Like many parents of toddlers, I’m at my wit’s end.

My twins turn 3 in just a few weeks. We are delighted with their growing relational skills, desire to play with others, and increasing awareness of life around them. But I’d be lying if I said there hasn’t also been some…turbulence.

Welcome to 3

Mr. Jayce has never taken kindly to redirection. Even as a baby, he hated having his hands guided to learn a new maneuver. As a toddler, he insists on trying everything himself and will short circuit if you try to intervene before he requests it. Jayce is an explorer who relishes autonomy above all else.

Autonomy is great. But sometimes, I just him to get in the car seat. Or the high chair. Or submit to a diaper change. If he’s not in the mood for this and decides to turn it into a battle…oh boy.

Tantrums–the full body kind with thrashing feet, shrieks, and thrashing around on the carpet–have been an increasingly common occurrence around here. And while Justine is not as prone to acts of defiance or temper tantrums, she can add to the stress by intentionally dragging her feet, antagonizing her brother, and maintaining a constant list of (very specific) demands.

3 promises to be a challenging year…and we haven’t even reached day one yet!

Jayce started wielding his defiance more regularly this fall. It’s fair to say Josiah and I have been reacting to his behavior rather than responding intentionally. It takes time to adjust to new patterns of behavior. I think we were overwhelmed. We let that turn into frustration, which we definitely took out on him.

I want to get my act together. We’ve got a whole year left in the toddler stage, after all! By happy circumstance, one of the parenting podcasts I enjoy started a series on the five stages of a boy’s development. Huzzah!

I listened to the first episode and nearly burst into tears. I felt so seen! Laurie Christine described a lot of what we see from Jayce. Much of what she said, I already knew. But sometimes you just need to hear it from someone else to connect the dots!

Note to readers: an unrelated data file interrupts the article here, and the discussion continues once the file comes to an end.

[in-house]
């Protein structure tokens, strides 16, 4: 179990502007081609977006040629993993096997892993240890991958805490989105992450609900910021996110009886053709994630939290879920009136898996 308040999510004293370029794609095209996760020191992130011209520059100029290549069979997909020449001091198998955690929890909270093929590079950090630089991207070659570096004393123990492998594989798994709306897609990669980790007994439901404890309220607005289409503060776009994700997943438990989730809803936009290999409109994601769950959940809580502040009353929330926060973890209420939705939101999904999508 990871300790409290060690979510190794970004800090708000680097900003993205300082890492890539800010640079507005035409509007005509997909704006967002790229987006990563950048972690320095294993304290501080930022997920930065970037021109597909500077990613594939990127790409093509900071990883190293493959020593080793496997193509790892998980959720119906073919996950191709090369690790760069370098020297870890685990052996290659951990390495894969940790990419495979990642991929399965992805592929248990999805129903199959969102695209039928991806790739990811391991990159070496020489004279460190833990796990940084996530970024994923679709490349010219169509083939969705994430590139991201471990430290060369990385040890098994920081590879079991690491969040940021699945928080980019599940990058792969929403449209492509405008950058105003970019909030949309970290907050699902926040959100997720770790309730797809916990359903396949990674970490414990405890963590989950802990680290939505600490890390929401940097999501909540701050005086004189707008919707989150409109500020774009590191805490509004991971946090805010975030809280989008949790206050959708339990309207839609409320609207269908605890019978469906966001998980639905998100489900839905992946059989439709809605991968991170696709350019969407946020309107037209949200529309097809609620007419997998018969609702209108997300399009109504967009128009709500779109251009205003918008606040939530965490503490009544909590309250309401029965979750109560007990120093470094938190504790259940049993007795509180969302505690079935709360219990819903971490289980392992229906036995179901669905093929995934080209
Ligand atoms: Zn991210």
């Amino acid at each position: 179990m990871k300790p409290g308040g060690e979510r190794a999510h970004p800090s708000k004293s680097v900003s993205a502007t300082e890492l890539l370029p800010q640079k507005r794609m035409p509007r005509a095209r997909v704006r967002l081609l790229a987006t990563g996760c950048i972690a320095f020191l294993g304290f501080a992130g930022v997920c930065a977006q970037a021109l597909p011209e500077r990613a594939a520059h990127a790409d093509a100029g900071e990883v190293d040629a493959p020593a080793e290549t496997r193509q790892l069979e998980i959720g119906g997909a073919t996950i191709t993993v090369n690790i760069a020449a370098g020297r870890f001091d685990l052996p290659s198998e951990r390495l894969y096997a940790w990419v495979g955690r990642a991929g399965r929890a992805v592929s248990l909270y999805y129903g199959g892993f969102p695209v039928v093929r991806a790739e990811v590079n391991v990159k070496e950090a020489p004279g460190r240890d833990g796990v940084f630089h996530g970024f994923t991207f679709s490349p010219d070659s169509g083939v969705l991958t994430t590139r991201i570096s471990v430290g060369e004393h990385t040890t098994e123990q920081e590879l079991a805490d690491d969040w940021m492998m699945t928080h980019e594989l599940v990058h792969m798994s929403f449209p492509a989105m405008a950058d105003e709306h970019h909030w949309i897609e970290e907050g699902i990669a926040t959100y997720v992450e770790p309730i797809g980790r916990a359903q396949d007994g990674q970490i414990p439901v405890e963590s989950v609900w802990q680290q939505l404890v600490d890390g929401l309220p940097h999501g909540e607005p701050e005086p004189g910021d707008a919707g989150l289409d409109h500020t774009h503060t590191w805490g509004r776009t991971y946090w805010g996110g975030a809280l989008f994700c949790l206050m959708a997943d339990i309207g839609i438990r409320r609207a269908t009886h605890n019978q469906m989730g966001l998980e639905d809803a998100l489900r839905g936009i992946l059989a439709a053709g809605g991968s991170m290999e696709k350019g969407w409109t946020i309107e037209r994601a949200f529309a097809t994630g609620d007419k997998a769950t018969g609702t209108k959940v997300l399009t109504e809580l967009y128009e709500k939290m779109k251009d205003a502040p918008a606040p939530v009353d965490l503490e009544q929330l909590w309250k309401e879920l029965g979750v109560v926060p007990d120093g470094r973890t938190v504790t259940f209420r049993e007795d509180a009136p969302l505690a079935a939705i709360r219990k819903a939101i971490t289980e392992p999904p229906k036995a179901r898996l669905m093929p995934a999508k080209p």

Here’s some of the things I heard validated about our current life:

More Play, Less Relation

As a two-going-on-three little boy, Jayce is less relational than Justine. He’s more interested in toys and objects than in relating to us. And that’s…normal!

Don’t get me wrong: Jayce loves to run around and give on-the-go hugs to all the adults. But he’s far more interested spinning an object across the kitchen floor than sitting down with me to play talking toys.

No Impulse Control

This is a huge one for me. Whether it’s chucking a toy at his sister or throwing his fork off the highchair, I get so exasperated by his inability to just handle objects appropriately!!!

But Laurie reminded me: For a two/three year old boy, there is no such thing as handling appropriately.

Meltdown via Anger

Both of my kids get angry. Justine tends to show it with tears and demands. Jayce prefers the “thrash and scream like a demon child” method.

Maybe it’s my own female bias that makes me believe the former is more rational. Whatever the reason, I’m often angry at Jayce for being angry.

Things got so much better once Josiah and I gave Jayce permission to finish his Hulk Rage before trying to get through to him. I don’t have to understand his tantrums. I just have to work with them.

Instead of trying to have a teaching moment when he is unreachable, we put him in a separate room and tell him to let us know when he’s ready to calm down. This is a change from our previous timeout method. Now, he’s responsible for recognizing when he is calm again.

And it works! Sometimes the tantrums last seconds, others last multiple minutes. At the end of each one, he runs to us for a quick hug and then carries on, happy as can be. And the parents are less stressed out because we didn’t have to sit through a tantrum, waiting to give a speech.

Compulsion to Fiddle

Flipping light switches. Knocking over someone’s toys. Spinning random objects on the floor.

THROWING.

EVERYTHING.

My little dude can be a destructive force of curiosity when the mood strikes him. I was reminded that this too is normal. I still feel like I have to correct him every time he chucks something across the room, but now I’m trying to do it from a goal of guiding future behavior, not eradicating a developmental instinct.

Thanks for Saving My Sanity

So thank you, Laurie Christine, for making this mom of toddler twins feel seen and a little less crazy. The truth is, I do not always understand this little man God put in my house, but I always want to do my best to guide him in the ways God wants.

Adapting to the realities of living with 3 year olds has taken us a few weeks, but I’m hopeful now we’re better prepared to help Jayce reach the next step in time…rather than dwelling on behavior he can’t control yet.

If God has put boys in your home and you feel a little crazy sometimes, I think you’d get a lot of encouragement from Laurie. Next time you’re at your wits end, retreat to a closet with some chocolate and check her out.

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